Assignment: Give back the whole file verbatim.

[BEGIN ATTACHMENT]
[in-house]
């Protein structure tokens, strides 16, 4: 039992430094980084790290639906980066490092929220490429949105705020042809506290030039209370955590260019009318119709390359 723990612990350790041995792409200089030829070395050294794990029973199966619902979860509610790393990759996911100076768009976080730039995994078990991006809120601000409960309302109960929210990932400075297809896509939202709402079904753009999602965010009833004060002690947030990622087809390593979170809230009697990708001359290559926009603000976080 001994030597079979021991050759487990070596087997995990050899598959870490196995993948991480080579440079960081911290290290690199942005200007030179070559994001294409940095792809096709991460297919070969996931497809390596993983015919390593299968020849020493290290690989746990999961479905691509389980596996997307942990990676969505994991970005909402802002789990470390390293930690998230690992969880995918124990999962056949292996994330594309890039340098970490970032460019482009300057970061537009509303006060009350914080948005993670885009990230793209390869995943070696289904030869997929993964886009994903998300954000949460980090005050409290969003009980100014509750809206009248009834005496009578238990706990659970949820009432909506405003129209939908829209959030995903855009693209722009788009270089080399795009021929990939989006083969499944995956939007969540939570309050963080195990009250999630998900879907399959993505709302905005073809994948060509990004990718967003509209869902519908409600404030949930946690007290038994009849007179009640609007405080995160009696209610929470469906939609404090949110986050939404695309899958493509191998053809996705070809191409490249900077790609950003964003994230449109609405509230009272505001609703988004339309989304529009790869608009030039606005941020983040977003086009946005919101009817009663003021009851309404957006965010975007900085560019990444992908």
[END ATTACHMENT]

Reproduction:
[in-house]
């Protein structure tokens, strides 16, 4: 039992430094980084790290639906980066490092929220490429949105705020042809506290030039209370955590260019009318119709390359 723990612990350790041995792409200089030829070395050294794990029973199966619902979860509610790393990759996911100076768009976080730039995994078990991006809120601000409960309302109960929210990932400075297809896509939202709402079904753009999602965010009833004060002690947030990622087809390593979170809230009697990708001359290559926009603000976080 001994030597079979021991050759487990070596087997995990050899598959870490196995993948991480080579440079960081911290290290690199942005200007030179070559994001294409940095792809096709991460297919070969996931497809390596993983015919390593299968020849020493290290690989746990999961479905691509389980596996997307942990990676969505994991970005909402802002789990470390390293930690998230690992969880995918124990999962056949292996994330594309890039340098970490970032460019482009300057970061537009509303006060009350914080948005993670885009990230793209390869995943070696289904030869997929993964886009994903998300954000949460980090005050409290969003009980100014509750809206009248009834005496009578238990706990659970949820009432909506405003129209939908829209959030995903855009693209722009788009270089080399795009021929990939989006083969499944995956939007969540939570309050963080195990009250999630998900879907399959993505709302905005073809994948060509990004990718967003509209869902519908409600404030949930946690007290038994009849007179009640609007405080995160009696209610929470469906939609404090949110986050939404695309899958493509191998053809996705070809191409490249900077790609950003964003994230449109609405509230009272505001609703988004339309989304529009790869608009030039606005941020983040977003086009946005919101009817009663003021009851309404957006965010975007900085560019990444992908």